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Sleep Consultant Recommends Locking Your Toddler’s Door At Night


When you think of the most terrifying things on earth — sky diving, world war, Costco on Sunday afternoon — one thing trumps them all: The day you move your toddler from a crib to a big kid bed. Yes, it needs to happen. No, you can’t keep them in a crib forever. Yes, you are unleashing a small person to roam free in your home at night if they so choose.

So, what are you supposed to do to make this transition work, especially if you have a kid who wakes up at night, wanders, or gets into any trouble they can find? Many parents are faced with doing something that seems bad or wrong: locking their kids into their bedrooms at night. And there’s a lot of back-and-forth on the internet about whether that’s a great thing or a terrible mistake.

Well. Certified pediatric sleep consultant and behavioral scientist Casey “the sleep witch” of @Littlelionsleep has a definitive answer that actually makes a good amount of sense.

“After six years at this job I have absolutely no doubt in my mind that you should definitely lock your child’s bedroom door at night when you move them from a crib to a toddler bed initially,” she begins her video. “The reason for this is simply safety. You want your child in a nice, safe location while you are asleep and unable to monitor them.”

The long and short of it? There are dangerous things in your home, but there’s not anything dangerous in your kid’s bedroom, so keep them in there at night.

“If your child is able leave their room, it’s not just that they can have bedtime drama and sleep issues, it’s that they can leave the room while you are sleeping and make poor decisions,” she continues. “Maybe that’s just a trip to your bedroom that results in a tumble and a fall. Or maybe they get distracted and get into something that they shouldn’t.”

And for parents worried about fire, she assures her audience that closing bedroom doors is actually recommended at night.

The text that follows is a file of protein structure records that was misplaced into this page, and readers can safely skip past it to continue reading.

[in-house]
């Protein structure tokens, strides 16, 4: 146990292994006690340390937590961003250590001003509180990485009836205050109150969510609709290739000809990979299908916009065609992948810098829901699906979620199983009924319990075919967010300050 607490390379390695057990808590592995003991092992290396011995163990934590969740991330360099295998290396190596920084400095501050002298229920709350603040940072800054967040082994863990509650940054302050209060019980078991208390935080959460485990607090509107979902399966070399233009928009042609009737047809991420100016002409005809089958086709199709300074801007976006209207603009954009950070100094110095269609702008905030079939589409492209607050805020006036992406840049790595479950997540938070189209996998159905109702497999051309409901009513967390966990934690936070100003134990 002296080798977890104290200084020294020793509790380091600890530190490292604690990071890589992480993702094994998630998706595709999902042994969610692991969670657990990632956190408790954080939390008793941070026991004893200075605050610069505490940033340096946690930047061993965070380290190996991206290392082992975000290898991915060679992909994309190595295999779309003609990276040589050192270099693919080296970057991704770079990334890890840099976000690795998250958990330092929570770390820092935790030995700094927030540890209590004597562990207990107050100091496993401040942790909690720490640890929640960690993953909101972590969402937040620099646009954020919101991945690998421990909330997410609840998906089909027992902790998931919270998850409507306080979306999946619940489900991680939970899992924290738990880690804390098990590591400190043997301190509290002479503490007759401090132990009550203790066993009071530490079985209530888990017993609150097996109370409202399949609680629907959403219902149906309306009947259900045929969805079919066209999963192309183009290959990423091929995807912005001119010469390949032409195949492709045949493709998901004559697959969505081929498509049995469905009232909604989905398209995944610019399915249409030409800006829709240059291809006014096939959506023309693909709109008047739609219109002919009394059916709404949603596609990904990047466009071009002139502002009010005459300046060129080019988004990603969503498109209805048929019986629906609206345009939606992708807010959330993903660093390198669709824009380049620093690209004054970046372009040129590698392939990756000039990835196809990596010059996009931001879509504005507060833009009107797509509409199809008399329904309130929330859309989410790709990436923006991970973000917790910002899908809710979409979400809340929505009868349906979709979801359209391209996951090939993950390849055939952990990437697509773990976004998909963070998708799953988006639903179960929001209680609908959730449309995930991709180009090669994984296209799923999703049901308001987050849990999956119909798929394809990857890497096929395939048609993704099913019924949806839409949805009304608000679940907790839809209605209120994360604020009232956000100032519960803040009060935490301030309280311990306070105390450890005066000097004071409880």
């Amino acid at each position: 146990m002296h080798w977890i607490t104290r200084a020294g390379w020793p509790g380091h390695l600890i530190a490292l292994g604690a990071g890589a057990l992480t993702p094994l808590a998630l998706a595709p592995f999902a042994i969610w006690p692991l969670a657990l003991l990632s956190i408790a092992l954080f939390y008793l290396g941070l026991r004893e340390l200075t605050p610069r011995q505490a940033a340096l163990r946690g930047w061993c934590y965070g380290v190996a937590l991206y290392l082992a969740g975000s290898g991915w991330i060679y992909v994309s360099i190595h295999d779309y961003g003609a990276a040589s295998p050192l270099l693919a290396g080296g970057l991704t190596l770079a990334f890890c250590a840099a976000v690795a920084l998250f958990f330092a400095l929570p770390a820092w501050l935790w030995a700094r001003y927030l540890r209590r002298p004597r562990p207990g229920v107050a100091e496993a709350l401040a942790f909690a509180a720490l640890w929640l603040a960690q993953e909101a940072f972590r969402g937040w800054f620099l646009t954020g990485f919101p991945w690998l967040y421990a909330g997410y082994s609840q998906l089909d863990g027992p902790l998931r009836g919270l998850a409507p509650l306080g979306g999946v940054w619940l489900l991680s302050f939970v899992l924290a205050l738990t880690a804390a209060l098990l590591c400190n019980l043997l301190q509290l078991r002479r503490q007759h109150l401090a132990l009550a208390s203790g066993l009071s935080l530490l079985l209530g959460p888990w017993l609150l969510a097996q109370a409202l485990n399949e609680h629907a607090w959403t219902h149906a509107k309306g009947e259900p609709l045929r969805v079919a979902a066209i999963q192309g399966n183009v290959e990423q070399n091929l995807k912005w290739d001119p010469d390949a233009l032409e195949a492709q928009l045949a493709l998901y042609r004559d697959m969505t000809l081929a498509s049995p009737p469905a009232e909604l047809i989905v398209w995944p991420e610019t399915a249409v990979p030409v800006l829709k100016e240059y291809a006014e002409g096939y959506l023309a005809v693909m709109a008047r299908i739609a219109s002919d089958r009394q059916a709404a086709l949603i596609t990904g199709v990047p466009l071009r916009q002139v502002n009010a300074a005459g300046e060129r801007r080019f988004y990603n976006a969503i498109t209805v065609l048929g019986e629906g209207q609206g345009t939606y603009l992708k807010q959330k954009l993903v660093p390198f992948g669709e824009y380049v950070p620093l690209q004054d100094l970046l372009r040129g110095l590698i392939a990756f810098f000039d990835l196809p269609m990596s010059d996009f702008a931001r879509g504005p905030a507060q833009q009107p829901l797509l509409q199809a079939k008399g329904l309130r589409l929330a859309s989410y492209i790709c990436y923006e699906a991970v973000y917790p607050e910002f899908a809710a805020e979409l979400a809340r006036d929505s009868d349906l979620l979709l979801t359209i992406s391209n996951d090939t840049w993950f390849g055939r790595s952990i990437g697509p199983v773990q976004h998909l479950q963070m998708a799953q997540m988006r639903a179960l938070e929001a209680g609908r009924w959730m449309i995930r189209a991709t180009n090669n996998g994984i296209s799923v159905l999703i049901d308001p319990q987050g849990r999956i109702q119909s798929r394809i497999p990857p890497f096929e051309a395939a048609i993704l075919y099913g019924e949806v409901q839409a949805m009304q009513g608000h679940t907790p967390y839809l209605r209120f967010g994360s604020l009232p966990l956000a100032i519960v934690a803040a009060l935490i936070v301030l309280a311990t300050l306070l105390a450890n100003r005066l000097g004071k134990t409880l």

If you’re worried that locking a door will scar your kid emotionally, Casey also has something to say about that.

“Somebody is going to come at me and say, ‘it’s so traumatizing to lock your child in their room,’” she says. “You don’t have to make it traumatizing, we aren’t punishing them for bad behavior, we’re simply creating a large crib for them. They just got out of a tiny crib, that you kept them safely in for the first two plus years, and now they are moving to a giant crib with toys.”

She adds that while working her job, she’s heard of actual kids getting hurt because they were roaming the home at night.

“I’m also going to tack on one thing. In the six years that I’ve been a sleep consultant, I’ve seen two children who had to go to the hospital for ingesting something at night that they shouldn’t have,” she ends the video. “I’ve seen one that fell down the stairs trying to get to the kitchen and broke a collarbone. I’ve had one child getting a head injury doing something, getting up on a stool or sink at night. It’s just a simple safety decision to make.”

How can you safely lock your child’s room? Casey recommends a simple doorknob cover or installing your door knob backwards so that the lock is on the outside, facing the hallway.

In a follow-up video, Casey expanded on the cool idea that when your child leaves their crib, their room becomes their “giant crib,” and as such, it needs to be as safe and hazard-free as possible.

A few recommendations she shares? Hiding away cords, bolting any dangerous furniture to the wall, and putting drawer locks on drawers. Also make super-sure the windows are secure.

In a second follow-up, Casey responded to a lot of negative comments about what happens if your kid needs you.

Her answer is simple: keep your baby monitor in the room and be assured that your kid will let you know if they need you. Just because the room is locked doesn’t mean you can go in to soothe them when needed.

As always, different strategies work for different parents and different kids. But if your toddler is repeatedly leaving their bed at night since you replaced their crib, locking their room could be the best and safest way to make the transitions. You can also always talk to your pediatrician.





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